Computers, smartphone and other gadgets snapped up by Golden Oldies
The Baby Boomer Generation is 77 million members strong. The youngest of the Generation turned 50 years old in 2014. That means every member of the biggest generation alive today is a ‘Golden Oldie.’
Being a ‘Golden Oldie’ today doesn’t mean the same thing it did to those who reached that age fifty years ago. Someone born between 1910 and 1915 had an average life expectancy of 48.4 years. By 1930, things had improved a bit. The average life expectancy among white America had improved by more than eleven years to 59.7 years. The life expectancy among black Americans however had actually decreased marginally to 48.1 years.
Improvements in general health and hygiene, plus the development of powerful medications such as penicillin, helped increase the average life expectancy significantly over the next fifteen years. By 1945, the average life expectancy for all men in the United States was 63.6 years. The average for all women was 67.9 years. By 1964, the last year for those born into the Baby Boom Generation, the average life expectancy had reached 70.17 years.
In the years since the last children of the post war Baby Boom were born, the life expectancy in the United States has increased to 78.2 years as of 2012. Women still outlive the men by a little less than five years, 81.2 years for women compared to 76.4 for the men.
The bottom line is we Baby Boomers are living longer and healthier lives. We owe it all to the advances in the medicines, nutritional supplements and technologies that were developed in the years since our birth. Along the way of progress has come new challenges and opportunities.
There’s a new language being spoken and it’s the language of the World Wide Web. Baby Boomers have jumped aboard the Information Superhighway and are the biggest new users of advanced technology tools like computers, tablets and smartphones. Some of the most enthusiastic eCommerce practitioners are Baby Boomers.
As Boomers continue to age, it’s crucial that those still not connected to the Internet figure out how to do so sooner than later. Not being an Internet literate Baby Boomer in this day and age is not an option. Uncertainty and fear on the ramp to the Internet Superhighway is certainly not a good place to find yourself. Not being a savvy computer user today is analogous to not knowing how to read or write in 1950. That’s just not cool or hip.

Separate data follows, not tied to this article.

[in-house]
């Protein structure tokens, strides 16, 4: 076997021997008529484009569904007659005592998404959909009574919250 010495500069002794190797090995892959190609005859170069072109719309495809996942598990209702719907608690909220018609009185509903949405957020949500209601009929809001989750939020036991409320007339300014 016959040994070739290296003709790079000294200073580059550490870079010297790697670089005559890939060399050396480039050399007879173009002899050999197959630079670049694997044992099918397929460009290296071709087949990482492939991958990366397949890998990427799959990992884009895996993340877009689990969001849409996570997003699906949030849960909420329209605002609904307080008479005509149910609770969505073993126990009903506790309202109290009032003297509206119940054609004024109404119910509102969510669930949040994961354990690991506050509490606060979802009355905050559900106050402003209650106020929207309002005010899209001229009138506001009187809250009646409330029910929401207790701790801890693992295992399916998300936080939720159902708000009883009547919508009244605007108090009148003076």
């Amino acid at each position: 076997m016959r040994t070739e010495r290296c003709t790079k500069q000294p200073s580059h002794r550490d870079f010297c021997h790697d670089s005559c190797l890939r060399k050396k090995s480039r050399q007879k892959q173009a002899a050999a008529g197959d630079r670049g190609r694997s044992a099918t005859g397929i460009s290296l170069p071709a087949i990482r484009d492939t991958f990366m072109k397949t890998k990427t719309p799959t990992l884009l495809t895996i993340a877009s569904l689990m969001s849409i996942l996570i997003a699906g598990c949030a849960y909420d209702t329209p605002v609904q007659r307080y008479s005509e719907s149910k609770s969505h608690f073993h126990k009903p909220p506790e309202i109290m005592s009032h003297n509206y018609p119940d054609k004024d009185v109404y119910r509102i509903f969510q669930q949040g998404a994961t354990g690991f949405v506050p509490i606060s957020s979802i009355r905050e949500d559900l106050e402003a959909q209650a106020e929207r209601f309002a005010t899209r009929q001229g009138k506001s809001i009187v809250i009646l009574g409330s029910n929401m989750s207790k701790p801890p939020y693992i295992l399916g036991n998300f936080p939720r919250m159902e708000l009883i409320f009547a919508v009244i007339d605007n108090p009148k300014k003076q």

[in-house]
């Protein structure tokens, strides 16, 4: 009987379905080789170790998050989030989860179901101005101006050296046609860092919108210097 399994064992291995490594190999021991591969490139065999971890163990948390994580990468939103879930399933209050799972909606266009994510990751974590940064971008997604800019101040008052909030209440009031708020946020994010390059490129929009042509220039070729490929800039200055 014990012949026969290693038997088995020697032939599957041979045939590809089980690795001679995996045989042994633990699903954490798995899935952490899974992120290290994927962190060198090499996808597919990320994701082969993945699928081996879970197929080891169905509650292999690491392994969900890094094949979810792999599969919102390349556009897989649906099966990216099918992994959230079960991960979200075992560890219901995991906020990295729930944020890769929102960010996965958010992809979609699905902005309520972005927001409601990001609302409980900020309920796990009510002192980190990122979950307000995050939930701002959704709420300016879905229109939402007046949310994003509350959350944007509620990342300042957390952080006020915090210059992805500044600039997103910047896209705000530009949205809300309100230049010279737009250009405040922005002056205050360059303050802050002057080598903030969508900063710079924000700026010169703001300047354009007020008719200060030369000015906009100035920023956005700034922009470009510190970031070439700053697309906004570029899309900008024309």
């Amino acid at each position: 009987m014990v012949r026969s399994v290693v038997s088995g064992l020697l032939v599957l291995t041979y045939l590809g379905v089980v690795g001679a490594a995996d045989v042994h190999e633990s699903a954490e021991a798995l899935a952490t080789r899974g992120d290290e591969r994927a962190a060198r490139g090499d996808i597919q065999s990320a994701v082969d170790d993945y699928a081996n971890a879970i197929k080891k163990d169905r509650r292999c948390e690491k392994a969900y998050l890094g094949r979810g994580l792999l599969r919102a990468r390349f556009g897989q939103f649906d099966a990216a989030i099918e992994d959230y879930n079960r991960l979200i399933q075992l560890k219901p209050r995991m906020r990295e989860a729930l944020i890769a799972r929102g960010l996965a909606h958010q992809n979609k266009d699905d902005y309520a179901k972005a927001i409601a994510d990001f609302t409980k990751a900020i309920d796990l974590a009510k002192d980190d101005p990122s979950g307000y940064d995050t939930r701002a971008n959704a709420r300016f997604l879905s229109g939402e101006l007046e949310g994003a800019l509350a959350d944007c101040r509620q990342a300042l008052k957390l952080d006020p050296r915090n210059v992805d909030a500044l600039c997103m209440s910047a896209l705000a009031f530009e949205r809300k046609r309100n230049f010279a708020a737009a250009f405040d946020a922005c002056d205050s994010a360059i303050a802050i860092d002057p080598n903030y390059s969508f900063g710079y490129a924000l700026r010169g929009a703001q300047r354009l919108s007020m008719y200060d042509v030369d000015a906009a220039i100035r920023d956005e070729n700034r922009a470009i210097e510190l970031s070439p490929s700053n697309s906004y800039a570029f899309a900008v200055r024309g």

The good news is plenty for Baby Boomer newbies when it comes to new technologies. The things that kept people from embracing computers in the late seventies and eighties are no longer in play. The only folks dealing with the command line interface are serious geeks and hackers. Two inch thick user manuals are things of a long ago past. Today’s computers are literally child’s play. Whether you use an IBM Compatible personal computer or an Apple Macintosh, your learning curve is as easy as 1,2,3.
Things are even easier when it comes to smartphones and tablets. Today’s modern touch interface operating systems are very easy to use. Gone are hard to figure out buttons and arcane symbols. In their place are easy to understand picture icons. As the saying goes “A picture is worth a thousand words.” Apple’s iPhones, and smartphones from various manufacturers that use Google’s Android, make communicating across the country or around the world effortless.
In 1984, Apple introduced Macintosh. “The computer for the rest of us” opened the door for folks put off by the complicated world of green and Amber CRTs and their blinking cursors. The graphic user interface, or GUI for short, used visual representations of real world office tasks. When Microsoft introduced Windows 95, wave after wave of computer newbies began using technology where pencil and paper used to rule.
In the thirty one years since the debut of the Macintosh, Baby Boomers have become “Golden Oldies.” In the last twenty years, technology has grown up to meet the demands and needs of Baby Boomers everywhere. Today, it’s easier than ever to become part of the Global Digital Community. We owe a great bit of thanks to men like Steve Jobs and The Woz, Bill Gates and Paul Allen and Steve Balmer. Without their ideas, aided and abetted by techno geeks the world over, we might still be putting pencil to spreadsheet rows and columns.
Are you ready for the technology of the 21st century? You better be or else you will be left behind. It’s your choice, so choose wisely.
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